As she was on a bus in the middle of a lovely day in the U.K., two girls about 11 years old were giggling, whispering, obviously a couple of best friends from a local primary school; they were both well-groomed, fresh-faced, and polite, just walking by to get off the bus, when Helen overheard one of them say something that shocked her so much that she just had to start laughing hysterically--that she couldn't actually repeat. Of course we pestered her until she relented, warned us that it'd be offensive, then told us the second girl, in response to something Helen hadn't heard, matter-of-factly said to the other, "Lick my clit, bitch."

From there, as you'd expect, the conversation segued into guns, and Peter wanted to know, if a statistic about there being more guns on the planet than people was true, or something even close, "Who's got mine?" He also asked us that age-old rhetorical question: if black people vote for Obama and women vote for Clinton, what the hell are black women supposed to do? They demurred from talking further about politics and the bitterness inherent therein, so they steered it back onto a safer course with Peter's confession that he hadn't known any WASPs as a kid: everyone was Catholic or otherwise not WAS, and it wasn't till he was a grownup that he met some of them. It really struck me when Helen told us why she likes to come to conventions and similar events, because however diverse we all may be, we're united at the most basic level by our love of stories, be they in written or visual form, and it's hard to find that sort of appreciation these days. In poor societes, storytellers are highly valued; not so much when the Internet can show you anything you like in seconds.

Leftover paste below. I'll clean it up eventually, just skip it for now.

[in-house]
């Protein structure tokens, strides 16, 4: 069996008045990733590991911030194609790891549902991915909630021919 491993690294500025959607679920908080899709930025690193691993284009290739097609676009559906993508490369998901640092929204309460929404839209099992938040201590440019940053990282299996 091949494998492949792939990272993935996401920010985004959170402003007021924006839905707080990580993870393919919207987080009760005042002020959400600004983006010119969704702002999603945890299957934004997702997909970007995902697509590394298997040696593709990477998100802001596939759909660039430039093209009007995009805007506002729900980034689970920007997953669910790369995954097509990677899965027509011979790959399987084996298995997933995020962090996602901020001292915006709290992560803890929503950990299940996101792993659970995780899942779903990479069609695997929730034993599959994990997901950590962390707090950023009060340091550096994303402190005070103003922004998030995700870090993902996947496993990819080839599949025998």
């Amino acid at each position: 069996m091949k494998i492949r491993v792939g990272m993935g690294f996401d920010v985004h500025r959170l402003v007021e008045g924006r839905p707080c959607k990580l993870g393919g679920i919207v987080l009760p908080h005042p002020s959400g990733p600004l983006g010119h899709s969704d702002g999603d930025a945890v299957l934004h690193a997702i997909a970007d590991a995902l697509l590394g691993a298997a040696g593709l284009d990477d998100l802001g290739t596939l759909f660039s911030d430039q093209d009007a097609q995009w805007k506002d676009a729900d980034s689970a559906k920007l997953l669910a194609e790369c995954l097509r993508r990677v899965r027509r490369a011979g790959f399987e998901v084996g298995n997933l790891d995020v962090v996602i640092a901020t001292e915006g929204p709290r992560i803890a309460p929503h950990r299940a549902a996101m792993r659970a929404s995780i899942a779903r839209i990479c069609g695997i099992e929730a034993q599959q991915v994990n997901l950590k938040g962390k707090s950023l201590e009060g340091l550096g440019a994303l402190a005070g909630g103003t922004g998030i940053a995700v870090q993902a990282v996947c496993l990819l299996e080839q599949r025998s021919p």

The last really amusing bit of the panel was their comparison of how Helen's mother and grandmother read to her in the cradle, and Peter was tasked as a young father with reading to his variously aged kids and wife things that would entertain everybody. When he read The Old Man and the Sea, at the story's most tragic climax, his youngest son visibly shrank, and shrank, and was finally heard to mutter, "That shark is poopy." It stuck with Peter so thoroughly that he said he had to be carried out of Jaws when he tried to see it in the theater!

If I have any brains, next year I'll get a recording in some form of this panel - pleaseplease let there be another one - because rattling off "He said this and then she said something funny and then he did too" does these speakers no justice whatsoever. Also, it'll make my job easier, because today is my fourth anniversary and I have to go get dressed up and stuff. Back atcha with Anime Hell next time. 

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Aoi   gamer profile

'Ello, luvs. I be a sometime editor o' Jtor, dependent on my school and work schedule. Thanks for reading! Remember, the first one's free. more + disclosures